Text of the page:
...oh and for the lead balls , after all thoses shooting session with different type of BBs , what brand or type you actually prefer
to use now and why specifically ?

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PostPosted: Thu Oct 22, 2015 6:37 pm 
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Quote:
The Professional wrote
...oh and for the lead balls , after all thoses shooting session with different type of BBs , what brand or type you actually prefer
to use now and why specifically ?


Regarding lead balls I prefer the copper plated H&N Sport Preazisions-Rundkugel brand. Due to copper plating they are noticeably harder than the pure lead uncoated Gamo brand. They are more resistant to deformation by a terribly strong spring in the magazine of the MP-654K Generation 5 pistol. Still, it is advisable to insert a steel BB first and then 8-10 lead balls on the top of it. This way the stress on the lead balls is more evenly distributed. Personally, I insert 2 steel BBs first and then the lead balls. Even then the first lead ball which is in contact with the steel BBs can sometimes get deformed and cause a jam. The mag spring is definitely too strong. It can, most likely, be weakened by cutting one or two coils although I haven’t tried it yet.

I don’t shoot steel BBs in my MP-654K pistols at all just to prevent any potential rifling wear.


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PostPosted: Sat Oct 24, 2015 3:08 pm 
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Thanks for another in-depth and thorough review Rav!!

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PostPosted: Mon Oct 26, 2015 7:53 pm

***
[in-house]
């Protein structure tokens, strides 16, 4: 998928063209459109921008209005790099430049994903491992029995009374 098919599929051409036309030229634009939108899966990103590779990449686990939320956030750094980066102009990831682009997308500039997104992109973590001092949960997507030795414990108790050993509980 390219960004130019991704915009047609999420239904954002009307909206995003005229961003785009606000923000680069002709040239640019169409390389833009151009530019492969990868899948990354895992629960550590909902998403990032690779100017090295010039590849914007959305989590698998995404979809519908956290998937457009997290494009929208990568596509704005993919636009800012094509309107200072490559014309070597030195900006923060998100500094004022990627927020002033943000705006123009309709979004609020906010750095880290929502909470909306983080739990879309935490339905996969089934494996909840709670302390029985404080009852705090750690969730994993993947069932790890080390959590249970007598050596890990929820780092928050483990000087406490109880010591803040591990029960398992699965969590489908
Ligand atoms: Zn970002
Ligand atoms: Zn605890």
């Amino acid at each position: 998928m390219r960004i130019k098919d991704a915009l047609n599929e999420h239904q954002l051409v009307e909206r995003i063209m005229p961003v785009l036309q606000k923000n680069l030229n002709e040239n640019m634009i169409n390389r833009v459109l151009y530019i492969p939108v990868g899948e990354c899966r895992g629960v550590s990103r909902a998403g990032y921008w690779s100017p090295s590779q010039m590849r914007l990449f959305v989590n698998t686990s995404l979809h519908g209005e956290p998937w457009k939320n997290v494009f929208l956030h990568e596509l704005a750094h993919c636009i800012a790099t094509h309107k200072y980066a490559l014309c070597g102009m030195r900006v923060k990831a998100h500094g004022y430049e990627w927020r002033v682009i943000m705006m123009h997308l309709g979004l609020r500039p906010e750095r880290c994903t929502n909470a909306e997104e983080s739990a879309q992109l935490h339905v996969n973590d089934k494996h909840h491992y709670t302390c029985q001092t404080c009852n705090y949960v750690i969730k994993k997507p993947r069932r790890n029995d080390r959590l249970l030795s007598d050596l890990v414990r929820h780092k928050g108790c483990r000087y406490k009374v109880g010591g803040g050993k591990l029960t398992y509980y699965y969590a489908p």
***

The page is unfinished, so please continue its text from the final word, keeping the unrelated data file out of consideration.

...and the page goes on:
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Location: Vancouver.bc
i got one too,nice,everything are so stiff,hard to pull the slide when its new.


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PostPosted: Tue Oct 27, 2015 4:57 pm 
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Location: Waterloo, Ontario
Quote:
magnum wrote
i got one too,nice,everything are so stiff,hard to pull the slide when its new.



After more or less 500 shots it’s gonna get smoother except a slide because it is not a working part (no blowback). Anyway, you don’t really need to rack a slide for each shot.


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PostPosted: Tue Mar 12, 2019 1:01 pm 
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Posts: 145
Location: Russia,Moskow.
5-a 500 series with the index " H " - which were exported.We call them 32 series - they are really made of combat prototypes.300-series - these are the same 5 only without the index " H " were made directly for Russia for the domestic market.And so-between 300 and 500 series differences virtually there is no-later can straight for the photo both.
The only thing valued "N" that they gates were not peskostruy and shone and 300 series gun was attackerman.Later the "N" version completely gone peskostruy-how in your version of the photo above.
On your instance of the frame of the video it says that this same gun was released to 54 years,and then the frame was already slanting.And the round holes under the fuse flag indicate that the bolt was made before the 80s.The actual year of production on many grounds can be accurately determined by experts.And the framework, gates, parts and bakelite can be different years of production-collected from the details of different years that were in stock.That's why your bakelite was scratched.That gun that your photo is valid until alterations were combat prototype.

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PostPosted: Tue Mar 12, 2019 1:20 pm 
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Location: Russia,Moskow.
Here is a 500 " N " series made for export, have a glossy, shiny shutter (shown by arrow)


Attachments:
IMG-20190312-WA0081.jpg
IMG-20190312-WA0081.jpg [ 142.74 KiB | Viewed 725 times ]

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PostPosted: Tue Mar 12, 2019 1:23 pm 
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Location: Russia,Moskow.
And here is the same gun 300 series-made for the domestic market of Russia-with a matte,sandblasted top shutter.


Attachments:
IMG-20190312-WA0082.jpg
IMG-20190312-WA0082.jpg [ 171.5 KiB | Viewed 725 times ]